It's been a long time since I read an op-ed as superfluous as Bret Stephens's in the Wall Street Journal. Sugary excerpt:
Which brings me back to the settlements. There may well be good reasons for Israel to dismantle many of them, assuming that such an act is met with reciprocal and credible Palestinian commitments to suppress terrorism and religious incitement, and accept Israel's legitimacy as a Jewish state. But to imagine that the settlements account for even a fraction of the rage that has inhabited the radical Muslim mind since the days of Qutb is fantasy: The settlements are merely the latest politically convenient cover behind which lies a universe of hatred. If the administration's aim is to appease our enemies, it will get more mileage out of banning Lady Gaga than by applying the screws on Israel. It should go without saying that it ought to do neither.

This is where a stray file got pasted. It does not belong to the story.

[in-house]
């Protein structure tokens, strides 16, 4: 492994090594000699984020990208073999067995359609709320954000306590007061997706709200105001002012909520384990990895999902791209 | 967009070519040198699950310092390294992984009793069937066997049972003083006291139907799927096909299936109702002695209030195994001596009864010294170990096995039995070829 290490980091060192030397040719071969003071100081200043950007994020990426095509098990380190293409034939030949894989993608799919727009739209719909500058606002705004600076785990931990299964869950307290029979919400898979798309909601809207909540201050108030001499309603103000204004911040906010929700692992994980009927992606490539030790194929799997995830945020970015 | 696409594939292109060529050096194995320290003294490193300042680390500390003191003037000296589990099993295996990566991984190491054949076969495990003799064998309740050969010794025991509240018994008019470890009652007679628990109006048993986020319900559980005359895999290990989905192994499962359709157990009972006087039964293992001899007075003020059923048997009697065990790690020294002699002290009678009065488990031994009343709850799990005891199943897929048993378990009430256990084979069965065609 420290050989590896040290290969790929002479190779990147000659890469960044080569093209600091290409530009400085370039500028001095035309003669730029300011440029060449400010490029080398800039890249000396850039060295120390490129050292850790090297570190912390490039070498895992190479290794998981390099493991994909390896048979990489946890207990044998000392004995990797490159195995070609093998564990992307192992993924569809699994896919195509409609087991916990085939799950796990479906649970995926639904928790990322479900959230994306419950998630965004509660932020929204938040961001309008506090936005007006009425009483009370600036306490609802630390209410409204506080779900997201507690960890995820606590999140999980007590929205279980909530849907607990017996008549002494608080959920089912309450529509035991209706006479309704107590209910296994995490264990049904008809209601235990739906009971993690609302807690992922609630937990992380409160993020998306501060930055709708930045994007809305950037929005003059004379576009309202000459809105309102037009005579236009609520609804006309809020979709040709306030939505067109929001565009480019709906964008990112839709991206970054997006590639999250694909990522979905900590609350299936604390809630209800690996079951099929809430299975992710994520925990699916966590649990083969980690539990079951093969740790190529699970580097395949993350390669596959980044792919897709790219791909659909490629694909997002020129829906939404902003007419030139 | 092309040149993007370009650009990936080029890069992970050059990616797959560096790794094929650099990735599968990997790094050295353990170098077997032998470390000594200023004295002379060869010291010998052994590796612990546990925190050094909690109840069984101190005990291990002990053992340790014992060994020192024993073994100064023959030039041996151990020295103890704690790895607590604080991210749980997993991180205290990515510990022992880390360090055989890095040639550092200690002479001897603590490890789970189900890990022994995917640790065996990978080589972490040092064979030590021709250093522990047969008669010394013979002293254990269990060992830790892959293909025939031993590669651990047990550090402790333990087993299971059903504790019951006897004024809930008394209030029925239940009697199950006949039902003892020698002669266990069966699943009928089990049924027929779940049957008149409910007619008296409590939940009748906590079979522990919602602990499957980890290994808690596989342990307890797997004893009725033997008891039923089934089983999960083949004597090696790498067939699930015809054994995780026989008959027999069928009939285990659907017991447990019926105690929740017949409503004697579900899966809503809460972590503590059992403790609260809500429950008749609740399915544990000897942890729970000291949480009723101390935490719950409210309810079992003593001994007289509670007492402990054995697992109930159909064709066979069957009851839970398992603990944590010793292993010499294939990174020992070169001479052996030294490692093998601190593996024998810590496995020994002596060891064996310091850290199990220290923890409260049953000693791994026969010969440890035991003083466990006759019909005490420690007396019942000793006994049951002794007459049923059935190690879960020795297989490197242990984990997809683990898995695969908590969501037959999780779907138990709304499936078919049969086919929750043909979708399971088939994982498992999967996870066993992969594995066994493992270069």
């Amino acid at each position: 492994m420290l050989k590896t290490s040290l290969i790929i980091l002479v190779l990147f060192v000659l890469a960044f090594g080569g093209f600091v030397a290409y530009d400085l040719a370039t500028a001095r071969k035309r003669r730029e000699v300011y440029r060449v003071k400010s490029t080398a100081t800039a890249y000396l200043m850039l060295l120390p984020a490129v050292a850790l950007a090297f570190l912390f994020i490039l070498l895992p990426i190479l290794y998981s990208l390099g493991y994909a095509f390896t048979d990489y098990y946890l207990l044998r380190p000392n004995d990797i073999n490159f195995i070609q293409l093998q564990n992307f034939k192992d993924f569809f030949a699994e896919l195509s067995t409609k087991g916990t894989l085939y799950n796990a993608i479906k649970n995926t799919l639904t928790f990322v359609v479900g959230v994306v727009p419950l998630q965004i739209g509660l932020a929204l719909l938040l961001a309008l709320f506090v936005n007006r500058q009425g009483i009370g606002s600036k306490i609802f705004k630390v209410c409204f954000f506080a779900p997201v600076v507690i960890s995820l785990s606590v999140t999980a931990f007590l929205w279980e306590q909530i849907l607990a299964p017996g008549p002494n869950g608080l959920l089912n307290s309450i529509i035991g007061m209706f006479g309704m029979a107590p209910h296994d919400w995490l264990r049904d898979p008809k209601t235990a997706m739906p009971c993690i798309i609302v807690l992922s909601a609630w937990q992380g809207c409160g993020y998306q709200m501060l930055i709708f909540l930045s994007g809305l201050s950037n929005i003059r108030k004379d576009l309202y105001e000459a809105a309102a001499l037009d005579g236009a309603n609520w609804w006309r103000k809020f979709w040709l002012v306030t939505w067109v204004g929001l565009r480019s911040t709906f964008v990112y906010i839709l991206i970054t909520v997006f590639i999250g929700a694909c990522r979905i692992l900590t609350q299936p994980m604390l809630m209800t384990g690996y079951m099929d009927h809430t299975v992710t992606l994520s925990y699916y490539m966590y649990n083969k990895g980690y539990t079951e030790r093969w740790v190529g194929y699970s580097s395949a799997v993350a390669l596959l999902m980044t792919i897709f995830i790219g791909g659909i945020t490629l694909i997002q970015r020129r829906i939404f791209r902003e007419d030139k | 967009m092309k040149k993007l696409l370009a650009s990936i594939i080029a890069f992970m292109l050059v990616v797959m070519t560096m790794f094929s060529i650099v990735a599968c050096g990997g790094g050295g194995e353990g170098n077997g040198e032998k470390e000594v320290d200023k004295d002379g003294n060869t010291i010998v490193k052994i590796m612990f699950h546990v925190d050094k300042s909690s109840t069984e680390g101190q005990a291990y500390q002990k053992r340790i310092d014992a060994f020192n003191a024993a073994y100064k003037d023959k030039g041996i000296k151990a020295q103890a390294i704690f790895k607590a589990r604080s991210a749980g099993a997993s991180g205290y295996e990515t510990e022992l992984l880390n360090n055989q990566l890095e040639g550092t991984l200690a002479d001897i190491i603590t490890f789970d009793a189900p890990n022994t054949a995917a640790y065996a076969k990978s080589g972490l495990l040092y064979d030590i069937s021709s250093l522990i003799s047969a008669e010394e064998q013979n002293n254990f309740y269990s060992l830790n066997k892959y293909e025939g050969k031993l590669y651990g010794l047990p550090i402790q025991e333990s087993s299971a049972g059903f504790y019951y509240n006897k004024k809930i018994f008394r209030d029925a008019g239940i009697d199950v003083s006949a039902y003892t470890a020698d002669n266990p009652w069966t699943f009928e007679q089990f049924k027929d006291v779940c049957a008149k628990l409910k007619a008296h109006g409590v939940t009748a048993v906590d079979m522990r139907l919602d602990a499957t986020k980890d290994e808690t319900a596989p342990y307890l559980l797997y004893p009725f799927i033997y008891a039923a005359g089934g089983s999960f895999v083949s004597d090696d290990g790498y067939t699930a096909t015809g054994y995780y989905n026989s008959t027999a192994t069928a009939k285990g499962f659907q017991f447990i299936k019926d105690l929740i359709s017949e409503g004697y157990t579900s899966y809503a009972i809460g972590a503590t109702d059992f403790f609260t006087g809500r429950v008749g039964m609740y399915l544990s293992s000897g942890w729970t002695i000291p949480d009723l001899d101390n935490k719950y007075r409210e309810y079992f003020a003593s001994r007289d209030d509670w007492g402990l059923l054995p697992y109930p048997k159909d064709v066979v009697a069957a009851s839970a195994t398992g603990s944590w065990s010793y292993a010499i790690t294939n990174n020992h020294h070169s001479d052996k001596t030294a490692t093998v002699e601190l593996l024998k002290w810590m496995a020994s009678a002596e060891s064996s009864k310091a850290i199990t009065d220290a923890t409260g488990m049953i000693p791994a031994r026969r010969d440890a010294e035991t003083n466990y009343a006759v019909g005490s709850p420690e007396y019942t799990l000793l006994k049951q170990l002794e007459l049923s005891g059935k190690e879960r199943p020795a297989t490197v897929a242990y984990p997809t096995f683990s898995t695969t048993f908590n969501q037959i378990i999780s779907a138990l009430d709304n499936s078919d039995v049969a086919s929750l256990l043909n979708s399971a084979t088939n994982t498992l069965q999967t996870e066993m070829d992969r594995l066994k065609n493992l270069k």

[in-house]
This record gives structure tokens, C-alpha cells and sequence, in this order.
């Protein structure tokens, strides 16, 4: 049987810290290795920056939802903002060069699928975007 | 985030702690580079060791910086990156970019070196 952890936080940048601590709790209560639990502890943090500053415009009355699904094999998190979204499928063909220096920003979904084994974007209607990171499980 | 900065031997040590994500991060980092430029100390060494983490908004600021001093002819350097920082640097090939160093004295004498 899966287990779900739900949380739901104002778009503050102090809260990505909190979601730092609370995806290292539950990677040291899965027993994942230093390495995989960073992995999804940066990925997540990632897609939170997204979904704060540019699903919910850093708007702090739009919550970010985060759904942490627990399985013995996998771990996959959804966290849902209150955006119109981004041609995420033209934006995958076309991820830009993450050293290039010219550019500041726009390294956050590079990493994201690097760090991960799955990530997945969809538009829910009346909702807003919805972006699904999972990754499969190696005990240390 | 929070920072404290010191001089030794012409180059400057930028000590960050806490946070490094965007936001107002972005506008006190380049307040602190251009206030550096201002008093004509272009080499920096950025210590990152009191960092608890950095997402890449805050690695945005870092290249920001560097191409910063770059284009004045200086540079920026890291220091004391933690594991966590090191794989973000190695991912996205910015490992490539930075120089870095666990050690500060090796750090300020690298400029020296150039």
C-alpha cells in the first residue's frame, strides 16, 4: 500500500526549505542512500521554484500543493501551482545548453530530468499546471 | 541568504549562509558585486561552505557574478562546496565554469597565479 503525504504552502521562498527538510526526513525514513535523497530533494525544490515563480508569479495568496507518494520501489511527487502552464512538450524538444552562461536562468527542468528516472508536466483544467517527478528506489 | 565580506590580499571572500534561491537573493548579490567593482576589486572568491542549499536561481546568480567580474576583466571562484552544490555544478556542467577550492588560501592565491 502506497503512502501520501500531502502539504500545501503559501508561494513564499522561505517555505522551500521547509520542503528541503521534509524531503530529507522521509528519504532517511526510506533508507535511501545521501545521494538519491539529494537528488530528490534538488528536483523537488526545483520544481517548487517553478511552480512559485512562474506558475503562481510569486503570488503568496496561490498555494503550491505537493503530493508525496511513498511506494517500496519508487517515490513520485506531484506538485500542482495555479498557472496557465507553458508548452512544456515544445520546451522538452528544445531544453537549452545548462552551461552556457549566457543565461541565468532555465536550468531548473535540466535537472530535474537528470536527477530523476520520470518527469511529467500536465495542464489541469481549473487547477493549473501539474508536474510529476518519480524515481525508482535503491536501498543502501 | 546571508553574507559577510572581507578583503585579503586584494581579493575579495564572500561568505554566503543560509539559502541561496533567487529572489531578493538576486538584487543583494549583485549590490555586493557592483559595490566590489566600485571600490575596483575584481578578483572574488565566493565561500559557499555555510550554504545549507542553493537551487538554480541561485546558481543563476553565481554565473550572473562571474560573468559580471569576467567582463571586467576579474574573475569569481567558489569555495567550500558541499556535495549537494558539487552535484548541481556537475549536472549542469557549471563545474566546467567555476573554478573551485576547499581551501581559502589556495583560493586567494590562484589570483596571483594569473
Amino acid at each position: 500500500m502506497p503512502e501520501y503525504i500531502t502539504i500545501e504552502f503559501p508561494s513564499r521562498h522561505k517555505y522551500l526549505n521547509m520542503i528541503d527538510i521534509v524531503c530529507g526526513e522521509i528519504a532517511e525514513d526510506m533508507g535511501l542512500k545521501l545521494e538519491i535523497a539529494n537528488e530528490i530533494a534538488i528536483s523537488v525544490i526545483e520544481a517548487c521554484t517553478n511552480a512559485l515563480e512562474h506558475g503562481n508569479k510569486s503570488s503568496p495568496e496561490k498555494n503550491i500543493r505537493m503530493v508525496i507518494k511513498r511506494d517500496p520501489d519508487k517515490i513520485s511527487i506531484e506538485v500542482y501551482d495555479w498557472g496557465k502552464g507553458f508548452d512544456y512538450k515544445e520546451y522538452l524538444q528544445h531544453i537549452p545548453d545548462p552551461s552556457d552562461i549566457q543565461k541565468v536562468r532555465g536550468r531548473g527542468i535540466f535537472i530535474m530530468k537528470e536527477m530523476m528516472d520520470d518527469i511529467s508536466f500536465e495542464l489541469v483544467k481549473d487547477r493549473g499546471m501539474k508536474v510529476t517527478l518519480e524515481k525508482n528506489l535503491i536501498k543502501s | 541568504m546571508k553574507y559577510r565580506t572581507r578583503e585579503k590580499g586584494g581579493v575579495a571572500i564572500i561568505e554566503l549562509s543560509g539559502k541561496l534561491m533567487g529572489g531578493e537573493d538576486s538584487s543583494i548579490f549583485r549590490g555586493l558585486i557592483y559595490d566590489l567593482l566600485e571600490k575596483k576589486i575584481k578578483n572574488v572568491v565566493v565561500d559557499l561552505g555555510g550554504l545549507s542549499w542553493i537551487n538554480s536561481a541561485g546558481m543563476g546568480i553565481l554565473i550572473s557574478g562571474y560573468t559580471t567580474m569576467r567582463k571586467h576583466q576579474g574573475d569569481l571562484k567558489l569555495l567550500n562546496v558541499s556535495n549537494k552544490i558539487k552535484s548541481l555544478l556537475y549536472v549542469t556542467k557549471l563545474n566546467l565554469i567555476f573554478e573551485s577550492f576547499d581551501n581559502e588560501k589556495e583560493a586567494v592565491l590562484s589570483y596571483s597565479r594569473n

Stephens shows that some people who have nothing to say shouldn't try to write about important and serious subjects when they aren't able to make valid points without using faulty, but flashy reasoning and without highlighting properly the context. Stephens's op-ed is ridiculous because he trivialized an important subject to hide the fact that he has nothing to say, that he has no arguments, but just a few die-hard convictions. It's a pity, because better arguments can be used to support his position.